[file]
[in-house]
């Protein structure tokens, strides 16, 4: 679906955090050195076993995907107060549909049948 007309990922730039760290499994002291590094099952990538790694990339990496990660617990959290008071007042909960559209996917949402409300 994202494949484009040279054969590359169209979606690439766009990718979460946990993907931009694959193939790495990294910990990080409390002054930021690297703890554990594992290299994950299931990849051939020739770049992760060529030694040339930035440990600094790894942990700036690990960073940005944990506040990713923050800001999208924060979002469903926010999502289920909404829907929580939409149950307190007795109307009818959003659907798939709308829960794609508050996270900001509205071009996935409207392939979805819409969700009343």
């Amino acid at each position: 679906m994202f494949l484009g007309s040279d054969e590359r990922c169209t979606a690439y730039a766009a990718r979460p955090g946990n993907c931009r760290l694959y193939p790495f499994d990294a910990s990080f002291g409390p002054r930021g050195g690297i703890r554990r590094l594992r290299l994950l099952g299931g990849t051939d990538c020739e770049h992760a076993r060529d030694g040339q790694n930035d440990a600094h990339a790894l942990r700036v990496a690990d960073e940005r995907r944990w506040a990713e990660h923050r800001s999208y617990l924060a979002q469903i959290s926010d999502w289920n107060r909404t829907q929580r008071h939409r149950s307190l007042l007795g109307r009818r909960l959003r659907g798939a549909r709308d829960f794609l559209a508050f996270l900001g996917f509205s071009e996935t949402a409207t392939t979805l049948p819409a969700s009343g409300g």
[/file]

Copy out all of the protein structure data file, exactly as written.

[in-house]
């Protein structure tokens, strides 16, 4: 679906955090050195076993995907107060549909049948 007309990922730039760290499994002291590094099952990538790694990339990496990660617990959290008071007042909960559209996917949402409300 994202494949484009040279054969590359169209979606690439766009990718979460946990993907931009694959193939790495990294910990990080409390002054930021690297703890554990594992290299994950299931990849051939020739770049992760060529030694040339930035440990600094790894942990700036690990960073940005944990506040990713923050800001999208924060979002469903926010999502289920909404829907929580939409149950307190007795109307009818959003659907798939709308829960794609508050996270900001509205071009996935409207392939979805819409969700009343």
């Amino acid at each position: 679906m994202f494949l484009g007309s040279d054969e590359r990922c169209t979606a690439y730039a766009a990718r979460p955090g946990n993907c931009r760290l694959y193939p790495f499994d990294a910990s990080f002291g409390p002054r930021g050195g690297i703890r554990r590094l594992r290299l994950l099952g299931g990849t051939d990538c020739e770049h992760a076993r060529d030694g040339q790694n930035d440990a600094h990339a790894l942990r700036v990496a690990d960073e940005r995907r944990w506040a990713e990660h923050r800001s999208y617990l924060a979002q469903i959290s926010d999502w289920n107060r909404t829907q929580r008071h939409r149950s307190l007042l007795g109307r009818r909960l959003r659907g798939a549909r709308d829960f794609l559209a508050f996270l900001g996917f509205s071009e996935t949402a409207t392939t979805l049948p819409a969700s009343g409300g």